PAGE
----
Few people become effective managers by simply following their gut. Thus, you will need not just self- awareness but self-control, personal discipline, determination and resilience.” - Being the Boss: The 3 Imperatives for Becoming a Great Leader
After 12 years working on the staff of a state REALTOR® association, I made the leap in 2016 to become a local AE. Although my experience working at the state association prepared me for many aspects of my new position, I was feeling less prepared to be “the boss.” The saying “It’s lonely at the top” resonated deeply with me during my first few months.
I, like many of you, started reading every book recommended at AEI sessions and conferences to develop my management skills. My shelves became crowded with books such as Spark: How to Lead Yourself and Others to Greater Success; Brief: Make a Bigger Impact by Saying Less; The Speed of Trust: The One Thing That Changes Everything; and The 5 Second Rule: Transform Your Life, Work, and Confidence With Everyday Courage (with the accompanying journal, of course).
Then, while attending the NAR Leadership Conference, I had a 30-minute consultation with Carole Kaptur, NAR’s director of strategic association management, where she recommended the book Being the Boss: The 3 Imperatives for Becoming a Great Leader by Linda Annette Hill and Kent Lineback. This guide is not only for those who are new to management, but also for those who have been in management positions and want to continue to develop and improve their skills.
The authors use a fictional company to illustrate the three imperatives, and each chapter opens with a scene from a new manager’s first week on the job. These case studies helped me follow how these imperatives can be implemented. At the end of each section, the authors provide a series of questions for you to assess where you are in your own management journey.
Being the Boss is divided into three sections that mirror your responsibility as an AE: “Manage Yourself,” “Manage Your Network” (leadership and members), and “Manage Your Team” (staff).
The first imperative, “Manage Yourself,” focuses on your relationship with the people you manage and the connection between influence and trust. I am the AE of a 2,000-member association and I supervise three full-time staff people. There are challenges to managing a small staff and drawing the line between being friendly and being a friend. Hill and Lineback state, “Management begins with who you are and how people perceive you. Don’t focus your relationships around either authority or friendship. Build them on trust in your competence and character.” This has helped me in my daily interactions with not only my staff but also my board members.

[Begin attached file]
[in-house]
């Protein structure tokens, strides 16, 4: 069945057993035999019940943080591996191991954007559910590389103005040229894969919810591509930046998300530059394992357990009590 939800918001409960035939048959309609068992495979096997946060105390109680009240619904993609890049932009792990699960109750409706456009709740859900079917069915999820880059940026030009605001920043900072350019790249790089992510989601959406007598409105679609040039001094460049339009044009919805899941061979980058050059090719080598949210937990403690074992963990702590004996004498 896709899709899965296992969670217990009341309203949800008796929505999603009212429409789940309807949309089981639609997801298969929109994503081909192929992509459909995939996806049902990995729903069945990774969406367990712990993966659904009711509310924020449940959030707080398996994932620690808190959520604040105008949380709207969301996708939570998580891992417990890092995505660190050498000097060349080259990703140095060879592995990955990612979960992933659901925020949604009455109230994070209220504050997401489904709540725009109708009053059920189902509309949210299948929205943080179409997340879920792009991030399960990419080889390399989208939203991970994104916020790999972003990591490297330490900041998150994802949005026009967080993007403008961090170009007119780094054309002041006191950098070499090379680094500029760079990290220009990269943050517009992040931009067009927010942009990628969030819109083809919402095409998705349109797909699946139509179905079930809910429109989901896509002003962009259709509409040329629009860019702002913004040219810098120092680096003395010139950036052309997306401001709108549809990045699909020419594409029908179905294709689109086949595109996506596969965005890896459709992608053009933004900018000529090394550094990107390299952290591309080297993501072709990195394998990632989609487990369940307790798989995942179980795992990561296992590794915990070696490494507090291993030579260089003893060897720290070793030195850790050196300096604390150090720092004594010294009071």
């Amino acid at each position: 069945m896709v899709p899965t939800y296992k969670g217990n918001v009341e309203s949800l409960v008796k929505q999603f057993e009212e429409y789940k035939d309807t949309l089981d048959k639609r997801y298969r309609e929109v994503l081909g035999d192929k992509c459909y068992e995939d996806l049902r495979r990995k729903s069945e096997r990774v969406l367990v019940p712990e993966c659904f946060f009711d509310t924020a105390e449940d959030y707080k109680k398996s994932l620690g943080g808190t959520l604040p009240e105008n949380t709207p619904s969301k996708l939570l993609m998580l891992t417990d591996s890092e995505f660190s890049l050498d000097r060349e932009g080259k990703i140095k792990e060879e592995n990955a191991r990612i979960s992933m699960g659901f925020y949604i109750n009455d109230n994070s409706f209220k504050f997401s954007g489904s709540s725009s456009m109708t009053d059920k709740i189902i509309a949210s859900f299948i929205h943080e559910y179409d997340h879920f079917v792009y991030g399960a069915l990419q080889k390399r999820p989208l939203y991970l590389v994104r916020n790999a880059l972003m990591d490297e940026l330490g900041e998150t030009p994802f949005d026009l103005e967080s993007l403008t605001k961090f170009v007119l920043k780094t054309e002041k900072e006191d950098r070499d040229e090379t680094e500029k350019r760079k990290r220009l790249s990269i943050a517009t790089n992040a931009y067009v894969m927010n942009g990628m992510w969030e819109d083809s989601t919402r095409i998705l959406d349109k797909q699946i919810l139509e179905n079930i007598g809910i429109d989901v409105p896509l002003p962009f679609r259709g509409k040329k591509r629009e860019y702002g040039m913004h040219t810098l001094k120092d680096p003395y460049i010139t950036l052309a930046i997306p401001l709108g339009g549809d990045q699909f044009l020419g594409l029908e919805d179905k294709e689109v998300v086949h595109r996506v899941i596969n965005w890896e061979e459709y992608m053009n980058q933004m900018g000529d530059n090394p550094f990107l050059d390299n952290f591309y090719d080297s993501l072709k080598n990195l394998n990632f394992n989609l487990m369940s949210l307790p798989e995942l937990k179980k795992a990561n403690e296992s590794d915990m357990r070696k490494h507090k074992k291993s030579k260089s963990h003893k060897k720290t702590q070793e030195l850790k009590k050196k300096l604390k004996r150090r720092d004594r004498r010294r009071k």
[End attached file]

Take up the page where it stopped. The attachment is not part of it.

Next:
The second imperative, “Manage Your Network,” may resonate more with those who are managers in a larger organization, so I viewed my networks to be my fellow AEs and the members of my association. The best takeaway from this section was on building and sustaining key relationships. I am an introvert and networking is a challenge for me, which is why I appreciated that the authors outlined specific steps for building a network, such as, “Set your mind to engaging others, approach it with the right attitude, use any social tools available, find a style you’re comfortable with, and then work it systematically and diligently.” Basically, force yourself to network until it becomes second nature.
The third imperative, “Manage Your Team,” is the section that really hit home for me. It is also the most heavily highlighted, starred, and marked section of my book. As a new AE, I “inherited” three staff members who were not functioning as a team. My goal was to change that dynamic, but I was met with resistance because I was attempting to make changes without a clear plan and common goals. Hill and Lineback define a team as “. . . a group of people who do collective work and are mutually committed to a common team purpose and challenging goals related to that purpose.” I needed to slow down, develop a plan, and then work to create buy-in from staff. The chapter “Be Clear About How Your Team Works” is the one I refer to the most because it covers how to clarify specific roles of your team and also how the team makes decisions, how to shape team culture, and, most importantly, how to coach and evaluate your team.
There is a sign in my office that defines a boss as a person who exercises strength, authority, and understanding for the greater good. If only it were that easy. Being the boss has great rewards, but it is by far the most challenging role I have undertaken (outside of raising two boys). Having this book in my proverbial toolbox has helped me grow as an AE and a leader.